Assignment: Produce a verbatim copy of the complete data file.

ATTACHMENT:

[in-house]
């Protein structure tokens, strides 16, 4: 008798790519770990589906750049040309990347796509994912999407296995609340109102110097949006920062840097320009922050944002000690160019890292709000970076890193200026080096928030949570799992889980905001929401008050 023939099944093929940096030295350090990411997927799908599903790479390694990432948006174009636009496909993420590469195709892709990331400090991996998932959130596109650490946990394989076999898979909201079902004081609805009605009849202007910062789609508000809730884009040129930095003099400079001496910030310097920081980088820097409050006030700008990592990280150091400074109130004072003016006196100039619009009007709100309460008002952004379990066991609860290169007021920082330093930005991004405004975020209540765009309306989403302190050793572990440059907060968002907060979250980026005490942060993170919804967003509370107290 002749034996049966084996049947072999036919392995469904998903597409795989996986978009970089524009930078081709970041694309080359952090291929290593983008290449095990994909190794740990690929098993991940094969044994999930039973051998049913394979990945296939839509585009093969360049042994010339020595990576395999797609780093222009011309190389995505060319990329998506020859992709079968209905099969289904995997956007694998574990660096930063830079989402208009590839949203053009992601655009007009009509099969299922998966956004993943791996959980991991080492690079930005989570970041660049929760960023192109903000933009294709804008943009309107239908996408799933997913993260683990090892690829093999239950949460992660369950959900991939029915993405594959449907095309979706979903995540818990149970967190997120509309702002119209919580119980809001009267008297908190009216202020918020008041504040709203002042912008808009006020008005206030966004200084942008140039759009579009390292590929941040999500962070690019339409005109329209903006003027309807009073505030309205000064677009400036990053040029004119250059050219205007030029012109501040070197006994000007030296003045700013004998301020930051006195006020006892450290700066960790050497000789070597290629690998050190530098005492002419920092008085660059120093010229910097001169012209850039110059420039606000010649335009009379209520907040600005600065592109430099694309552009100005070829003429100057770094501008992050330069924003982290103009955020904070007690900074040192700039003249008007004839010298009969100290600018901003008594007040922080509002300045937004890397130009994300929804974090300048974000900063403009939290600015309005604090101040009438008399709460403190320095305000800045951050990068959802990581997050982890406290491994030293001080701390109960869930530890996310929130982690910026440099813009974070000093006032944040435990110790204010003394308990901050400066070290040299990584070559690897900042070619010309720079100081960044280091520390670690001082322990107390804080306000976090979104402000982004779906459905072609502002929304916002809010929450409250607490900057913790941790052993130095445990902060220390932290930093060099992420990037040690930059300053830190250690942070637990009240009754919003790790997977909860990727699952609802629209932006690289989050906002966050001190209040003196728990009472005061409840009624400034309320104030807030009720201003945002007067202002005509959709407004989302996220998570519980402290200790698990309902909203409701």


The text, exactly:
[in-house]
């Protein structure tokens, strides 16, 4: 008798790519770990589906750049040309990347796509994912999407296995609340109102110097949006920062840097320009922050944002000690160019890292709000970076890193200026080096928030949570799992889980905001929401008050 023939099944093929940096030295350090990411997927799908599903790479390694990432948006174009636009496909993420590469195709892709990331400090991996998932959130596109650490946990394989076999898979909201079902004081609805009605009849202007910062789609508000809730884009040129930095003099400079001496910030310097920081980088820097409050006030700008990592990280150091400074109130004072003016006196100039619009009007709100309460008002952004379990066991609860290169007021920082330093930005991004405004975020209540765009309306989403302190050793572990440059907060968002907060979250980026005490942060993170919804967003509370107290 002749034996049966084996049947072999036919392995469904998903597409795989996986978009970089524009930078081709970041694309080359952090291929290593983008290449095990994909190794740990690929098993991940094969044994999930039973051998049913394979990945296939839509585009093969360049042994010339020595990576395999797609780093222009011309190389995505060319990329998506020859992709079968209905099969289904995997956007694998574990660096930063830079989402208009590839949203053009992601655009007009009509099969299922998966956004993943791996959980991991080492690079930005989570970041660049929760960023192109903000933009294709804008943009309107239908996408799933997913993260683990090892690829093999239950949460992660369950959900991939029915993405594959449907095309979706979903995540818990149970967190997120509309702002119209919580119980809001009267008297908190009216202020918020008041504040709203002042912008808009006020008005206030966004200084942008140039759009579009390292590929941040999500962070690019339409005109329209903006003027309807009073505030309205000064677009400036990053040029004119250059050219205007030029012109501040070197006994000007030296003045700013004998301020930051006195006020006892450290700066960790050497000789070597290629690998050190530098005492002419920092008085660059120093010229910097001169012209850039110059420039606000010649335009009379209520907040600005600065592109430099694309552009100005070829003429100057770094501008992050330069924003982290103009955020904070007690900074040192700039003249008007004839010298009969100290600018901003008594007040922080509002300045937004890397130009994300929804974090300048974000900063403009939290600015309005604090101040009438008399709460403190320095305000800045951050990068959802990581997050982890406290491994030293001080701390109960869930530890996310929130982690910026440099813009974070000093006032944040435990110790204010003394308990901050400066070290040299990584070559690897900042070619010309720079100081960044280091520390670690001082322990107390804080306000976090979104402000982004779906459905072609502002929304916002809010929450409250607490900057913790941790052993130095445990902060220390932290930093060099992420990037040690930059300053830190250690942070637990009240009754919003790790997977909860990727699952609802629209932006690289989050906002966050001190209040003196728990009472005061409840009624400034309320104030807030009720201003945002007067202002005509959709407004989302996220998570519980402290200790698990309902909203409701």